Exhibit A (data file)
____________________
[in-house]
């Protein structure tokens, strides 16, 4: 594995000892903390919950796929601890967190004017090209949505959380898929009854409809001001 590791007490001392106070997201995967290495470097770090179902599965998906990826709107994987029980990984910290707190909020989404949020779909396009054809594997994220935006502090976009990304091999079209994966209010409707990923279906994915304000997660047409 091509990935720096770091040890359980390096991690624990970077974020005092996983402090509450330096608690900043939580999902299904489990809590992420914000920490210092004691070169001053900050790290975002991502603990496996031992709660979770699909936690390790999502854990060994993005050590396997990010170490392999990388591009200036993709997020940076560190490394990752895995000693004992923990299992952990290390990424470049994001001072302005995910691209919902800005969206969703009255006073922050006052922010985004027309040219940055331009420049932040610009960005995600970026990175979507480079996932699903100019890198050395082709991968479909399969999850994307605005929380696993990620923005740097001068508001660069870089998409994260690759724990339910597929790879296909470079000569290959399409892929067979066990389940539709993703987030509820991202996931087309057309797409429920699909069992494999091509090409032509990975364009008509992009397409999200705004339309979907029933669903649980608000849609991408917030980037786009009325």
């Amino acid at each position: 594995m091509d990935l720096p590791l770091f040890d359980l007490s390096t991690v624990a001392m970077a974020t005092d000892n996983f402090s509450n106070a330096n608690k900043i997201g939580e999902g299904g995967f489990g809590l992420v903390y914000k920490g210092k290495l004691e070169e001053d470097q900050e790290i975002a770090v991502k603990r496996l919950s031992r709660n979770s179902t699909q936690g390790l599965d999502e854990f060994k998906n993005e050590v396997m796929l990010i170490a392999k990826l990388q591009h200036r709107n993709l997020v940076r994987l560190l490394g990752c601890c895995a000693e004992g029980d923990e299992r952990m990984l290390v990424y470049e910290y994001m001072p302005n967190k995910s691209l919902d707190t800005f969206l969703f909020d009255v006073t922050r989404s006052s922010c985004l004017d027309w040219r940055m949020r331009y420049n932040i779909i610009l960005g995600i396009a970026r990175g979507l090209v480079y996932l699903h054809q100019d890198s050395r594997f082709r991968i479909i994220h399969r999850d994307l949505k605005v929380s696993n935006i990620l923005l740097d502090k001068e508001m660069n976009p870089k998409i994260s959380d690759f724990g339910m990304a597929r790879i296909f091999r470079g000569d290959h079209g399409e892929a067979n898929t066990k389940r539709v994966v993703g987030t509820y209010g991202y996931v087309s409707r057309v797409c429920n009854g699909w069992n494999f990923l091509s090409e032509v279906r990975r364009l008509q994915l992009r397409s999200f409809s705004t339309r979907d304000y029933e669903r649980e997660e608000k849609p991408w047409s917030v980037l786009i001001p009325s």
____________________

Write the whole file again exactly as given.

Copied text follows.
[in-house]
């Protein structure tokens, strides 16, 4: 594995000892903390919950796929601890967190004017090209949505959380898929009854409809001001 590791007490001392106070997201995967290495470097770090179902599965998906990826709107994987029980990984910290707190909020989404949020779909396009054809594997994220935006502090976009990304091999079209994966209010409707990923279906994915304000997660047409 091509990935720096770091040890359980390096991690624990970077974020005092996983402090509450330096608690900043939580999902299904489990809590992420914000920490210092004691070169001053900050790290975002991502603990496996031992709660979770699909936690390790999502854990060994993005050590396997990010170490392999990388591009200036993709997020940076560190490394990752895995000693004992923990299992952990290390990424470049994001001072302005995910691209919902800005969206969703009255006073922050006052922010985004027309040219940055331009420049932040610009960005995600970026990175979507480079996932699903100019890198050395082709991968479909399969999850994307605005929380696993990620923005740097001068508001660069870089998409994260690759724990339910597929790879296909470079000569290959399409892929067979066990389940539709993703987030509820991202996931087309057309797409429920699909069992494999091509090409032509990975364009008509992009397409999200705004339309979907029933669903649980608000849609991408917030980037786009009325």
């Amino acid at each position: 594995m091509d990935l720096p590791l770091f040890d359980l007490s390096t991690v624990a001392m970077a974020t005092d000892n996983f402090s509450n106070a330096n608690k900043i997201g939580e999902g299904g995967f489990g809590l992420v903390y914000k920490g210092k290495l004691e070169e001053d470097q900050e790290i975002a770090v991502k603990r496996l919950s031992r709660n979770s179902t699909q936690g390790l599965d999502e854990f060994k998906n993005e050590v396997m796929l990010i170490a392999k990826l990388q591009h200036r709107n993709l997020v940076r994987l560190l490394g990752c601890c895995a000693e004992g029980d923990e299992r952990m990984l290390v990424y470049e910290y994001m001072p302005n967190k995910s691209l919902d707190t800005f969206l969703f909020d009255v006073t922050r989404s006052s922010c985004l004017d027309w040219r940055m949020r331009y420049n932040i779909i610009l960005g995600i396009a970026r990175g979507l090209v480079y996932l699903h054809q100019d890198s050395r594997f082709r991968i479909i994220h399969r999850d994307l949505k605005v929380s696993n935006i990620l923005l740097d502090k001068e508001m660069n976009p870089k998409i994260s959380d690759f724990g339910m990304a597929r790879i296909f091999r470079g000569d290959h079209g399409e892929a067979n898929t066990k389940r539709v994966v993703g987030t509820y209010g991202y996931v087309s409707r057309v797409c429920n009854g699909w069992n494999f990923l091509s090409e032509v279906r990975r364009l008509q994915l992009r397409s999200f409809s705004t339309r979907d304000y029933e669903r649980e997660e608000k849609p991408w047409s917030v980037l786009i001001p009325s």